Energy is essential to humanitarian action. Most refugee and internal displacement camps are in remote locations, so humanitarian agencies consume large amounts of fuel on the long-distance transport of staff, equipment, and goods such as food and water. Operations tend to rely on on-site electricity generation to power reception centres, clinics, schools, food storage, water pumping and street lighting. Peacekeeping operations face a similar situation.
The low level of energy access in refugee camps is sorely felt by displaced people. Expensive and dirty technologies contribute to poverty, and hamper relief and development efforts.
• The politicization of humanitarian funding in response to the Syrian conflict has had a negative impact on coordination between the major international humanitarian actors. For their part,
UN agencies and international humanitarian organizations appear more focused on winning big contracts than drawing up and implementing effective strategies to coordinate the humanitarian response to the Syrian conflict and its consequences in Lebanon.
• The 2014–16 West African Ebola epidemic was unprecedented in both scale and duration.
By March 2016, when the World Health Organization (WHO) announced an end to the Public Health Emergency of International Concern declared in August 2014, some 28,616 confirmed, probable and suspected cases, with 11,310 deaths, had been reported in Guinea, Liberia and Sierra Leone – the three worst-affected countries.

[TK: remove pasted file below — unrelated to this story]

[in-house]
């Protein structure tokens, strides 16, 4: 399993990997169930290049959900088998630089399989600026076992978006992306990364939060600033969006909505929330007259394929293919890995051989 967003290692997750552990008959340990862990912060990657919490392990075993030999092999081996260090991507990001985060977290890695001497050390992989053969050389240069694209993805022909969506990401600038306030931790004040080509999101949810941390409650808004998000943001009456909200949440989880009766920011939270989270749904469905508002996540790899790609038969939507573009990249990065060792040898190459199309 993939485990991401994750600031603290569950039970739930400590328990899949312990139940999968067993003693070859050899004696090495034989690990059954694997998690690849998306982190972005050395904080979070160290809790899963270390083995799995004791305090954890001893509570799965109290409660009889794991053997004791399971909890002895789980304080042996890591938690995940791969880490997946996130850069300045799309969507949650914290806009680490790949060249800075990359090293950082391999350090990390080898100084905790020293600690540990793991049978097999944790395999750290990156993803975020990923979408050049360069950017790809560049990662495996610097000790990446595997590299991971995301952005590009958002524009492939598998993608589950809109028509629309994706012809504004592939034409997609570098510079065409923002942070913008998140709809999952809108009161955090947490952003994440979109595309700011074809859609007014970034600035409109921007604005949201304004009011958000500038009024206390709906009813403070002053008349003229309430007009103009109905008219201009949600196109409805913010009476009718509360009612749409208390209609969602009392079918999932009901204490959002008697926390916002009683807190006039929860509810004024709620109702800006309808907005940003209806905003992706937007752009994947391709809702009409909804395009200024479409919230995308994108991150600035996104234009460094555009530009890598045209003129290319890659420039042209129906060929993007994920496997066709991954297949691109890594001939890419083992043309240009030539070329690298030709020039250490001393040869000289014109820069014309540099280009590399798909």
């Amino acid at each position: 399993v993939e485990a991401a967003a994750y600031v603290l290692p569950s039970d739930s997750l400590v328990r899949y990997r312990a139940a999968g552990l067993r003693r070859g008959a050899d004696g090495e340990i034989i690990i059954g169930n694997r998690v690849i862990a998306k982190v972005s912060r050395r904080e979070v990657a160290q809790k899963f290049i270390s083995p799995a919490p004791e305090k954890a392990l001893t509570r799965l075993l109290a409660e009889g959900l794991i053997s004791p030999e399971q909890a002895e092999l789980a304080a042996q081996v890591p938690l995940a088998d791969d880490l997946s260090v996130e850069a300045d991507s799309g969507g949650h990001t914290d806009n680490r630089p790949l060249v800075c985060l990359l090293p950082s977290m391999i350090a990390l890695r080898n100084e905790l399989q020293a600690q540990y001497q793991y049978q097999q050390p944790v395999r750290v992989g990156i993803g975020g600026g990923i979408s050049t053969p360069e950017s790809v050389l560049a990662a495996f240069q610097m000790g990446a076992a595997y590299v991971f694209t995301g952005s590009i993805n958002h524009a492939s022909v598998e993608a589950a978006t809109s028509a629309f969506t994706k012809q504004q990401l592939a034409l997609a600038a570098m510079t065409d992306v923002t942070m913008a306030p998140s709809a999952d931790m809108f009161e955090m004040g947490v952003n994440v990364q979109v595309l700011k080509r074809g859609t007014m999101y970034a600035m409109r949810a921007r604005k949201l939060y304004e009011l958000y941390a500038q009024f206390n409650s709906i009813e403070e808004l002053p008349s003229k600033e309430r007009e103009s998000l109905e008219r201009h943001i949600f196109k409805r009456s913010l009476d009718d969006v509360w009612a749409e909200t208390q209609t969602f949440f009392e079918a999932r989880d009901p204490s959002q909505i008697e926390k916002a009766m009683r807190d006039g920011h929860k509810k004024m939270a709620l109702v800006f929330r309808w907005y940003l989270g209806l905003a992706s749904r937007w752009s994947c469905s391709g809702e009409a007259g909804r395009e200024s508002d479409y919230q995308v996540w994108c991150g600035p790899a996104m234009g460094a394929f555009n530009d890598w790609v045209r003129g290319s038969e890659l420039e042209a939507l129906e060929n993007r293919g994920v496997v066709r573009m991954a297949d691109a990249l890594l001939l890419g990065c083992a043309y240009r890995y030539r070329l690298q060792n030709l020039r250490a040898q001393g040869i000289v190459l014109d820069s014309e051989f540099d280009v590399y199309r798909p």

• In delivering assistance to civilians in areas controlled by non-state armed groups (NSAGs), humanitarian actors sometimes have no choice but to make payments or provide incidental benefts to NSAGs.
International and regional governmental engagement does not guarantee the success of long-term reform, but continued isolation will almost certainly lead to the failure of reforms to take hold.
Summary and Recommendations
Globally gender remains a key factor in differing health outcomes for men and women. This article analyses the particular relevance of gender for debates about global health and the role for international human rights law in supporting improved health outcomes during public health emergencies.
The Syrian refugee crisis is increasing energy and water stresses in neighbouring countries like Jordan. International aid flows offer an opportunity to build long-term resilience to shortages.
Jordan has welcomed hundreds of thousands of refugees since it gained independence in 1946, with the majority of them successfully integrating into the country’s vibrant, peaceful society.
JOSÉ CIRO MARTÍNEZ AND BRENT ENG
Energy use by displaced people is economically, environmentally and socially unsustainable. Children and women bear the greatest costs. In 2014 household energy use among forcibly displaced people amounted to around 3.5 million tonnes of oil equivalent at an estimated cost of $2.1 billion. This minimal energy use generates disproportionate emissions.
Associate Fellow, Middle East and North Africa Programme
With the Syrian conflict showing no sign of abating, the relationship between the state of the battered economy and the political and military position of the Assad regime will be a critical element in the conflict’s evolution.